Help students develop their analytical skills by engaging them in deep readings of the media they consume. Some of my favorite activities include students selecting their favorite songs and analyzing them for content and themes. What do these songs say about you? If you could change any of the lyrics to make them “better,” what would you do? I also ask students to analyze the video games that they play. What does it mean to be a hero? Who is cool? We can ask students to analyze commercials and digital advertisements as well.

Four Key Elements for Reading and Writing Success
Kelly Gallagher ›

When planning summer instruction for your ELA students, remember that the ultimate goal is to develop the reading and writing habits needed for success outside of school, either in college and/or in work. Incorporating the following four key elements into your instruction will help students develop those habits, building better readers and writers: 1) Increase the volume of their reading and writing. 2) Build choice into the curriculum. 3) Model the skills employed by excellent readers and writers. 4) Provide meaningful and timely feedback while students are acquiring these skills.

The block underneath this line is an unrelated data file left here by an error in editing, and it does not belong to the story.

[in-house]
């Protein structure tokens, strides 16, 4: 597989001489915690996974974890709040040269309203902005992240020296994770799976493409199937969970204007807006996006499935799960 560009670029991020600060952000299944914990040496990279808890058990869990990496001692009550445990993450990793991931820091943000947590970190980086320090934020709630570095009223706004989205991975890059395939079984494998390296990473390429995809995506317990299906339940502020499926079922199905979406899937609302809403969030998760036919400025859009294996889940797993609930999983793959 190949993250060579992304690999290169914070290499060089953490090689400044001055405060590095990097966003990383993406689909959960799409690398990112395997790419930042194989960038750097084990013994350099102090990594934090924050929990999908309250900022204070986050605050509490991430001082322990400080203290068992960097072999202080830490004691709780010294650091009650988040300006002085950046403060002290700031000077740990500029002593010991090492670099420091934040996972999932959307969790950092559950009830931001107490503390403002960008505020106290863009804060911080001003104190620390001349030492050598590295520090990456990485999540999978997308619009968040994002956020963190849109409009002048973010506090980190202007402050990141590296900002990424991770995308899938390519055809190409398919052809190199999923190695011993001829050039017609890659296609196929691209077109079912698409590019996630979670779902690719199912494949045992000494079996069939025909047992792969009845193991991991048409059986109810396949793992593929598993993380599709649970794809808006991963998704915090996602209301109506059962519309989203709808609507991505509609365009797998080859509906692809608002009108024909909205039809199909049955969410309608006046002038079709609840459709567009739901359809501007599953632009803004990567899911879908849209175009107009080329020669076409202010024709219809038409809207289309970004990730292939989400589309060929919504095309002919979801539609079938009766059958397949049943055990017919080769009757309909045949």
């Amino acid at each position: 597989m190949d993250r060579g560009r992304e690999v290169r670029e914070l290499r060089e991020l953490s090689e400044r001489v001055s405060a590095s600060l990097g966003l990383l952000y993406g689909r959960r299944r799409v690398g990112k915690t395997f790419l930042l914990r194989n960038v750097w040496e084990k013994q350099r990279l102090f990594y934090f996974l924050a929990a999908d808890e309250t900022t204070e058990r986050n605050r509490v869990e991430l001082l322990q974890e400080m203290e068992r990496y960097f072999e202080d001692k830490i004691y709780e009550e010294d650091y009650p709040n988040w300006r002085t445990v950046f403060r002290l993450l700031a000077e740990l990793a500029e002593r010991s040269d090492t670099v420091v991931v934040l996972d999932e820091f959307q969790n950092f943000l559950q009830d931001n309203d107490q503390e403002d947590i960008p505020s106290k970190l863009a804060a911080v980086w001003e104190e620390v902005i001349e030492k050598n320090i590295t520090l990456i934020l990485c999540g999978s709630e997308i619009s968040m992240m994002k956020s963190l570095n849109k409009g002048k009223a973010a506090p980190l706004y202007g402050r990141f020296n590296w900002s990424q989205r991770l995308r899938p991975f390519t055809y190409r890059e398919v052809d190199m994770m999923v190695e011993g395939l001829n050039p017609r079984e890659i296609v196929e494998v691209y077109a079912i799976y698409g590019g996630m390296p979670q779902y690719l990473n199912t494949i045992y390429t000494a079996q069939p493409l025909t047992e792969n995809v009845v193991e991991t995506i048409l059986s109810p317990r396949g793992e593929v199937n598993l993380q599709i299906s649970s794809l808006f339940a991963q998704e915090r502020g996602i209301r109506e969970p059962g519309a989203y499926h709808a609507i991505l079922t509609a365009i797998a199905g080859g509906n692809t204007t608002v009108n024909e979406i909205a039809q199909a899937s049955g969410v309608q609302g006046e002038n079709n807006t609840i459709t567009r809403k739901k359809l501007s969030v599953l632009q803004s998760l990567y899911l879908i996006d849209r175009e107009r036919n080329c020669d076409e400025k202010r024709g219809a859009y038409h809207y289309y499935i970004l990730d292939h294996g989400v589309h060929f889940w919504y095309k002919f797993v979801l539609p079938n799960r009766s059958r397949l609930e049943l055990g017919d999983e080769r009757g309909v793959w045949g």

What Can You Learn with a Smartphone?
Elfrieda H. Hiebert ›

Books are often viewed as competing with smartphones, but smartphones can be used to gain knowledge and proficiencies in many domains, such as music, art, cinema, architecture, history, botany, interior design, geography, and so on. Using smartphones to discover and learn about new topics doesn’t happen naturally. So by setting the task and structure for learning about something of great interest to students — a passion project — teachers can support their students’ learning over the summer.